Crossposted from Fire on the Mountain.]
It's a dream come true. You know how there's a book you know exists but somehow you can never find it? Well, I am thrilled to say that thanks to the magic of Teh Intertubes and the vagaries of US copyright law, I have finally been able to read The Boy Troopers On Strike Duty, and it's a corker.
Let me back up and take a running start. Have you ever read any of the old Hardy Boys or Nancy Drew books, the originals I mean, not the weak tea retreads from the '60s and later? You may recall that the villains were generally swarthy "Dagos" or perhaps sinister Slavs, and our plucky WASP protagonists would best them with grit, strength and ingenuity.
There were scads of similar series, some a bit more proletarian in flavor, I have before me here as I type a copy of one of the volumes in Allen Chapman's Railroad Series, which starts with the delightfully titled RALPH OF THE ROUNDHOUSE Or, Bound to Become a Railroad Man.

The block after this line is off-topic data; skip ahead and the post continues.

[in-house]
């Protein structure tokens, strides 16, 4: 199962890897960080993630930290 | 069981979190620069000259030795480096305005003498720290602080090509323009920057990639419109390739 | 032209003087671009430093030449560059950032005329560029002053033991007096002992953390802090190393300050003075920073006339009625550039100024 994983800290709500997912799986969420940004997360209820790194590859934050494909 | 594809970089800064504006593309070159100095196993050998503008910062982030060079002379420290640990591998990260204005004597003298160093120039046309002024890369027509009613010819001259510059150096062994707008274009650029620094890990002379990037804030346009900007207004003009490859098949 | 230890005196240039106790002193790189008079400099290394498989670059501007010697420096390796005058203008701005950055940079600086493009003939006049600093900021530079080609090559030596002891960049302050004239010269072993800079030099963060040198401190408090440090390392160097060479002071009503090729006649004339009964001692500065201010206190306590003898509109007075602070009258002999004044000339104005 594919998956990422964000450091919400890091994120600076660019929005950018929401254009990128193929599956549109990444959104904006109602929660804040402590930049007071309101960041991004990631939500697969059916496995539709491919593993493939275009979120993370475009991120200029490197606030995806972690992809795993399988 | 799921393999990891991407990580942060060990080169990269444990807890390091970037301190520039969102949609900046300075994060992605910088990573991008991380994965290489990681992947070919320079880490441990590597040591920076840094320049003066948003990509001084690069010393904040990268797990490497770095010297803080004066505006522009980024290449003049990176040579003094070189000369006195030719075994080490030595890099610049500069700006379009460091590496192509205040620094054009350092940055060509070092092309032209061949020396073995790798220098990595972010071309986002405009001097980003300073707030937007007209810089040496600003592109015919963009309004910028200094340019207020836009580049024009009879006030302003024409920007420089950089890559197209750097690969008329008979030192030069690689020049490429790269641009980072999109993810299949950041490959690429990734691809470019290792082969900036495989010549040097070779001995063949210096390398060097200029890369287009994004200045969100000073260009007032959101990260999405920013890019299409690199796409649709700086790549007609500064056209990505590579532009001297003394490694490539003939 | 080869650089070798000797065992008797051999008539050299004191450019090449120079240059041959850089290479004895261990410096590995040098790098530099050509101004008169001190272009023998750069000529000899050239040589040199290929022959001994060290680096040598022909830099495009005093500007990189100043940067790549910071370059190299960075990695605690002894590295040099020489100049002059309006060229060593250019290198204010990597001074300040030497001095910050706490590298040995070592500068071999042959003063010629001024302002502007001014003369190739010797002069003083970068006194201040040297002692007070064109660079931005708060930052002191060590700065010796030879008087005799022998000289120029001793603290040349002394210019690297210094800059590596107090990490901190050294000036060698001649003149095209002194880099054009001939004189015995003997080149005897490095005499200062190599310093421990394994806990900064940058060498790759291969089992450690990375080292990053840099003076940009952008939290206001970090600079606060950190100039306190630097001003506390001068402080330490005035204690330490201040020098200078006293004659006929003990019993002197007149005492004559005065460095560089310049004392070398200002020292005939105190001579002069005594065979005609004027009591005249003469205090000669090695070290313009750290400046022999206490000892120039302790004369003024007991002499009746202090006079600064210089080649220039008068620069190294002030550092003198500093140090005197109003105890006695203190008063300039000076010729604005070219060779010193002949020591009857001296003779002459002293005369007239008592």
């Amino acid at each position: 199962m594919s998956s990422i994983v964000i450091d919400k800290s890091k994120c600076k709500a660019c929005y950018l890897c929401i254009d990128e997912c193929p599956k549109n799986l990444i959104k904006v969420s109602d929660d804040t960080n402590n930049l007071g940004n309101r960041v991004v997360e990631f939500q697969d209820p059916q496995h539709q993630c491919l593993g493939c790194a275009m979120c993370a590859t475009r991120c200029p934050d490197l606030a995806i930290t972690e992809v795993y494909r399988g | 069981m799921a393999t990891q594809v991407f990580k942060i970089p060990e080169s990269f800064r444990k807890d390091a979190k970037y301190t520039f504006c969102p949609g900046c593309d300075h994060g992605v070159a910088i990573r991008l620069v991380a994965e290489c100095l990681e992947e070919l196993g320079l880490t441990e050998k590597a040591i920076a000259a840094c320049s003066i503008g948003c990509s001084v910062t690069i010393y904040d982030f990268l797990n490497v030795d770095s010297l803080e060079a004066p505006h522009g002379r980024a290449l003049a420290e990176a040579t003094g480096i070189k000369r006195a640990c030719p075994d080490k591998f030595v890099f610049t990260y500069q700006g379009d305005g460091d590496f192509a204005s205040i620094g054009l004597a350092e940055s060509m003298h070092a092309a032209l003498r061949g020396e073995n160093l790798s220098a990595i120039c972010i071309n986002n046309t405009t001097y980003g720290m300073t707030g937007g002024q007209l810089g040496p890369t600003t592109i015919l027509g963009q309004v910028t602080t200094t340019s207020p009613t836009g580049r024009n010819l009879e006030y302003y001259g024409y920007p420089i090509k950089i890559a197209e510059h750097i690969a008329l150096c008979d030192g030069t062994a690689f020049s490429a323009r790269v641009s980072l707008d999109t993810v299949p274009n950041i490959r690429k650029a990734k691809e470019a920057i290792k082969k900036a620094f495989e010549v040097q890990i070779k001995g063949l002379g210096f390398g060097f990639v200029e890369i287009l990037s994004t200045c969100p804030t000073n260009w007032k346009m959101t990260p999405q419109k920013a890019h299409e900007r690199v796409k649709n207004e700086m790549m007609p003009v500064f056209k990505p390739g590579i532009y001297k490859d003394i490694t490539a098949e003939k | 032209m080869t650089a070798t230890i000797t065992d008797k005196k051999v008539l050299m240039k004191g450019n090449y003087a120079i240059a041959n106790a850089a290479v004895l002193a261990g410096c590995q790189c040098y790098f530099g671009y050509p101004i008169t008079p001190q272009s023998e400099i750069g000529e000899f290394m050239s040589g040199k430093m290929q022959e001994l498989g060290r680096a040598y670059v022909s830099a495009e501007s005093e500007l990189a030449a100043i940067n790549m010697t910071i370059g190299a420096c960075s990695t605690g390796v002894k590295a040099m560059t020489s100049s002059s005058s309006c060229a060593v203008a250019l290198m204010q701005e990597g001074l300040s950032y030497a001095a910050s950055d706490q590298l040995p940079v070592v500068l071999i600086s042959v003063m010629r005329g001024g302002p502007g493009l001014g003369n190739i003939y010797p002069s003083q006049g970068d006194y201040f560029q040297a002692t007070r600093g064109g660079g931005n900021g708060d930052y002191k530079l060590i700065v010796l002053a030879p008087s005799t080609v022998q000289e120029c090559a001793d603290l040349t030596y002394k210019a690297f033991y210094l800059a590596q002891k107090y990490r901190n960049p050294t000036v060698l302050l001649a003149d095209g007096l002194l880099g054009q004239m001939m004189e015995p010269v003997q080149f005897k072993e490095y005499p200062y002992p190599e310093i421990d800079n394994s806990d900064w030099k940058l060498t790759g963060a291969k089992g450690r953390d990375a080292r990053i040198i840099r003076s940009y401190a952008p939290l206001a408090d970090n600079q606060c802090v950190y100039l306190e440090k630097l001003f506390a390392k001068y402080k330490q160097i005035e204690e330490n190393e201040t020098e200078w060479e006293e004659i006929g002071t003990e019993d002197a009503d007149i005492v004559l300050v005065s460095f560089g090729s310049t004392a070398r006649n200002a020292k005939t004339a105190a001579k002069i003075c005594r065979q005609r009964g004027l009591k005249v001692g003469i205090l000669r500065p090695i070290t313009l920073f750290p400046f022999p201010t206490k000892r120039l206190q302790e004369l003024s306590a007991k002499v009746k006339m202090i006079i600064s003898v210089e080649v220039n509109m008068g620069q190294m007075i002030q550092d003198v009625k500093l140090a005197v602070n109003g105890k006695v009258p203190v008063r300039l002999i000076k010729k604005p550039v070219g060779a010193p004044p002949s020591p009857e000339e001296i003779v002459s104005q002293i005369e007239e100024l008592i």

Me, I generally get a little cranky amid the festival of national self-congratulation and consumerism that is the Fourth of July.
So an hour ago, I lost it. I had posted a perfectly innocuous little "status" on Facebook about how, when we read about grownups launching attacks on young kids on buses, it's never radicals or liberals doing it, it's always reactionaries. White reactionaries doing it to kids of color, to be exact, whether in Lamar, SC during the Civil Rights Movement, Southie in the '70s or Murrieta, CA this week.
A young woman "friend," whom I actually rather like, tried to argue that this time it's different:
I think there is some racism, but most of it has to do with the undocumented status of the people and the fact that they keep on coming with no repercussion.
My dad was an immigrant and he did it legally. So should everyone.
Like you, I've heard that a time or two too many, so I went into rant mode.
The latest episode in the Sgt. Bowe Bergdahl story has provided a stunning look at the hypocrisy of the right wing toward US Prisoners of War.